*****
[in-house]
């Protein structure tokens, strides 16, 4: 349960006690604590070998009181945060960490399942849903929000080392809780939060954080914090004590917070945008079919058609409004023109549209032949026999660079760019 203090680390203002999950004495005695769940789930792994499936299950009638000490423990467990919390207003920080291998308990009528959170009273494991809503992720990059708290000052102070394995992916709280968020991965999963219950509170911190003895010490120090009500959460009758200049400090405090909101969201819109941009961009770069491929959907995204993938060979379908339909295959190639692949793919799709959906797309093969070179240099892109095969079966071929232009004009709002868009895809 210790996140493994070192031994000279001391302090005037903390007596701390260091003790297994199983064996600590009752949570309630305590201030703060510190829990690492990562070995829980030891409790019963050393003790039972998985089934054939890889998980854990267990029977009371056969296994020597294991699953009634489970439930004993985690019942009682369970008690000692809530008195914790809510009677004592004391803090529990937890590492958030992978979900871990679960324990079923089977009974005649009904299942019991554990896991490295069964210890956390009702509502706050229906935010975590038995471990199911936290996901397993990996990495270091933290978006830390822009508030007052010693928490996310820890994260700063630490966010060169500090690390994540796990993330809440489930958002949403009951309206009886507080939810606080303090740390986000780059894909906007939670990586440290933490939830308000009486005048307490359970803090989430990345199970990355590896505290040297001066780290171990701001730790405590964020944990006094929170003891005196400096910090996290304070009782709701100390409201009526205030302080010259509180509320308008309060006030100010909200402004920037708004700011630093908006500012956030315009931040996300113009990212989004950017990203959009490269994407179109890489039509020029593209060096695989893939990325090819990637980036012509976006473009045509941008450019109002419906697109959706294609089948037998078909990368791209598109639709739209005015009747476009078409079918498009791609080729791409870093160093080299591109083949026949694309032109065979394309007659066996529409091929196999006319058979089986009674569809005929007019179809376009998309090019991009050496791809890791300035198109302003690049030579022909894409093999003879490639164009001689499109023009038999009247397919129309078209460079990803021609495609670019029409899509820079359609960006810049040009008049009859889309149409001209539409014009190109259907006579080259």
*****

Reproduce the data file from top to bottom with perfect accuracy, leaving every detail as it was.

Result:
[in-house]
């Protein structure tokens, strides 16, 4: 349960006690604590070998009181945060960490399942849903929000080392809780939060954080914090004590917070945008079919058609409004023109549209032949026999660079760019 203090680390203002999950004495005695769940789930792994499936299950009638000490423990467990919390207003920080291998308990009528959170009273494991809503992720990059708290000052102070394995992916709280968020991965999963219950509170911190003895010490120090009500959460009758200049400090405090909101969201819109941009961009770069491929959907995204993938060979379908339909295959190639692949793919799709959906797309093969070179240099892109095969079966071929232009004009709002868009895809 210790996140493994070192031994000279001391302090005037903390007596701390260091003790297994199983064996600590009752949570309630305590201030703060510190829990690492990562070995829980030891409790019963050393003790039972998985089934054939890889998980854990267990029977009371056969296994020597294991699953009634489970439930004993985690019942009682369970008690000692809530008195914790809510009677004592004391803090529990937890590492958030992978979900871990679960324990079923089977009974005649009904299942019991554990896991490295069964210890956390009702509502706050229906935010975590038995471990199911936290996901397993990996990495270091933290978006830390822009508030007052010693928490996310820890994260700063630490966010060169500090690390994540796990993330809440489930958002949403009951309206009886507080939810606080303090740390986000780059894909906007939670990586440290933490939830308000009486005048307490359970803090989430990345199970990355590896505290040297001066780290171990701001730790405590964020944990006094929170003891005196400096910090996290304070009782709701100390409201009526205030302080010259509180509320308008309060006030100010909200402004920037708004700011630093908006500012956030315009931040996300113009990212989004950017990203959009490269994407179109890489039509020029593209060096695989893939990325090819990637980036012509976006473009045509941008450019109002419906697109959706294609089948037998078909990368791209598109639709739209005015009747476009078409079918498009791609080729791409870093160093080299591109083949026949694309032109065979394309007659066996529409091929196999006319058979089986009674569809005929007019179809376009998309090019991009050496791809890791300035198109302003690049030579022909894409093999003879490639164009001689499109023009038999009247397919129309078209460079990803021609495609670019029409899509820079359609960006810049040009008049009859889309149409001209539409014009190109259907006579080259």